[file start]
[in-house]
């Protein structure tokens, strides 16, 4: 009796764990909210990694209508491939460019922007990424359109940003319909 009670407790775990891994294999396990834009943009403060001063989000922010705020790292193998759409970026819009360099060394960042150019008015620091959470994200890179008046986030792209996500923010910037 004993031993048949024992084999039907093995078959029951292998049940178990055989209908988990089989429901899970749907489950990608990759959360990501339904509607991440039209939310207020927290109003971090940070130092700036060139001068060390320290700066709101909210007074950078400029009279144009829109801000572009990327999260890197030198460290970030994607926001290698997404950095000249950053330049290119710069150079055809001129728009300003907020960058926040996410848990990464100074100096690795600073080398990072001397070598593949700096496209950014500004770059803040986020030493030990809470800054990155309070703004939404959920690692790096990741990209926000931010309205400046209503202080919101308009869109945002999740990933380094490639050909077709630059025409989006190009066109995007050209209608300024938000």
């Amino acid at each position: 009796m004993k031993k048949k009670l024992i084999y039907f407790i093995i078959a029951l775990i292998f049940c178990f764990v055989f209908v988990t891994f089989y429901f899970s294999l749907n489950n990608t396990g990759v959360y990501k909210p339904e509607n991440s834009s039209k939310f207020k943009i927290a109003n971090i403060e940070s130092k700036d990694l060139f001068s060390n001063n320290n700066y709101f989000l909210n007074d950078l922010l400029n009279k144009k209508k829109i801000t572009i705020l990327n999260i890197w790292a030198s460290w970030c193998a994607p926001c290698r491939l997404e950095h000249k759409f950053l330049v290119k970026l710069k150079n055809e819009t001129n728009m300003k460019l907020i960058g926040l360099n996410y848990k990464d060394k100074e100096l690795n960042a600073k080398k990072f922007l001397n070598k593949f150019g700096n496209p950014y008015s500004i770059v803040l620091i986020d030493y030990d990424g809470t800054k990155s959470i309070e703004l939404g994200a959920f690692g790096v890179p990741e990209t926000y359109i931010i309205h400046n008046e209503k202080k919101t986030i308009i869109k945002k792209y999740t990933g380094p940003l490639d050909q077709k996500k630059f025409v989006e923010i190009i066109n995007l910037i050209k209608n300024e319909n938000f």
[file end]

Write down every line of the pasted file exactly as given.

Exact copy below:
[in-house]
């Protein structure tokens, strides 16, 4: 009796764990909210990694209508491939460019922007990424359109940003319909 009670407790775990891994294999396990834009943009403060001063989000922010705020790292193998759409970026819009360099060394960042150019008015620091959470994200890179008046986030792209996500923010910037 004993031993048949024992084999039907093995078959029951292998049940178990055989209908988990089989429901899970749907489950990608990759959360990501339904509607991440039209939310207020927290109003971090940070130092700036060139001068060390320290700066709101909210007074950078400029009279144009829109801000572009990327999260890197030198460290970030994607926001290698997404950095000249950053330049290119710069150079055809001129728009300003907020960058926040996410848990990464100074100096690795600073080398990072001397070598593949700096496209950014500004770059803040986020030493030990809470800054990155309070703004939404959920690692790096990741990209926000931010309205400046209503202080919101308009869109945002999740990933380094490639050909077709630059025409989006190009066109995007050209209608300024938000």
């Amino acid at each position: 009796m004993k031993k048949k009670l024992i084999y039907f407790i093995i078959a029951l775990i292998f049940c178990f764990v055989f209908v988990t891994f089989y429901f899970s294999l749907n489950n990608t396990g990759v959360y990501k909210p339904e509607n991440s834009s039209k939310f207020k943009i927290a109003n971090i403060e940070s130092k700036d990694l060139f001068s060390n001063n320290n700066y709101f989000l909210n007074d950078l922010l400029n009279k144009k209508k829109i801000t572009i705020l990327n999260i890197w790292a030198s460290w970030c193998a994607p926001c290698r491939l997404e950095h000249k759409f950053l330049v290119k970026l710069k150079n055809e819009t001129n728009m300003k460019l907020i960058g926040l360099n996410y848990k990464d060394k100074e100096l690795n960042a600073k080398k990072f922007l001397n070598k593949f150019g700096n496209p950014y008015s500004i770059v803040l620091i986020d030493y030990d990424g809470t800054k990155s959470i309070e703004l939404g994200a959920f690692g790096v890179p990741e990209t926000y359109i931010i309205h400046n008046e209503k202080k919101t986030i308009i869109k945002k792209y999740t990933g380094p940003l490639d050909q077709k996500k630059f025409v989006e923010i190009i066109n995007l910037i050209k209608n300024e319909n938000f």